Wednesday, June 20, 2012

Rotten Luck in the Form of a Wreck

I had an occurrence of extremely bad luck yesterday. My bad luck involved being in the wrong place at the wrong time, the bad luck of which was compounded by the wrong place being on US 101. Actually I was exiting US 101. Another driver wished to exit but was not in the right lane. The driver quickly cut across the right lane to reach the off ramp. The driver apparently realized another car was dangerously close, so she stepped on the gas to get across the lane. She accelerated right into the rear of my mom's car, which I was driving. I was already braking, so she hit me harder than I would otherwise have been hit. The impact sent my mom's car (and me) into oleander bushes and into a metal guardrail, where the car and I came to a stop.

The driver of the other car was a seventeen-year-old girl. She's fine, although she had to be transported to the hospital because she was in hysterics. Her car sustained  front-end damage. She wasn't driving under the influence of any mind- or consciousness-altering substance. She wasn't even texting. It was the case of  a very inexperienced driver who was driving without much caution. I'm glad she's not hurt. She did at least have insurance.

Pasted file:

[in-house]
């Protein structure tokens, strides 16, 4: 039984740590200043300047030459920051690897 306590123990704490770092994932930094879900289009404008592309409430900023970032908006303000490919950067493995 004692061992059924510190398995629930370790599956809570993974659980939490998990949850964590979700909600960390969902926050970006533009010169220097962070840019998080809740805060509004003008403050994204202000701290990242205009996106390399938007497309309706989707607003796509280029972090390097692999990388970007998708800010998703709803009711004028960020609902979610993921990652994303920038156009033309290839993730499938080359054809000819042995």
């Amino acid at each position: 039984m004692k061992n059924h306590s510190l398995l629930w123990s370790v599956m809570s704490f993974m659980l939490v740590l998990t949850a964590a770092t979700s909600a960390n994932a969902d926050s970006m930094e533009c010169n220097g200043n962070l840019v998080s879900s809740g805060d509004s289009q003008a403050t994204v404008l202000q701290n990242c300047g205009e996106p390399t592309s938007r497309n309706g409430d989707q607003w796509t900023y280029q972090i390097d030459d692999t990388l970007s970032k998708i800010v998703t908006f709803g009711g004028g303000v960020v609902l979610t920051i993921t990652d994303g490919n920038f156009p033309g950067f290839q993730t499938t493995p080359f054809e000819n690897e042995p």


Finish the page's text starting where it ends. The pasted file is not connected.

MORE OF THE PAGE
I know what happened because a city police sergeant was right across the street from the off ramp when the accident happened and watched the whole event unfold from start to finish. He told me what happened afterward. I had no clue. One second I was minding my own business as I got off the freeway. The next second airbags were surrounding  me. I don't think I really knew the things in my face were airbags until the police sergeant and the off-duty paramedic more or less woke me from a fugue-like state.

I was wearing my seat belt, as I always do. Most of the damage to me was done by the airbags themselves. I'm smallish, so I have to drive with the seat relatively close to the dash. Also, I lack bulk in more or less all parts of my body, so the impact of airbags is greater to me than it would be to, say, at 200-pound athlete. Consequently the airbags roughed me up a bit. I ended up with a very bloody but not broken nose, a mild concussion, four broken ribs, a broken collarbone, a bruised pelvis and right hip, a  really ugly bruise and swelling on my  right thigh, a bruised left ankle from God knows what,  a neck injury that is probably whiplash, and  burn marks and bruises (not too severe) on my face. Everything that is wrong with me will heal with time. None of my fractures are the type that benefit from being casted, which is a great relief to me.  Two years ago i spent several months in a toe-to-hip cast. It's not an experience I desire to repeat anytime soon.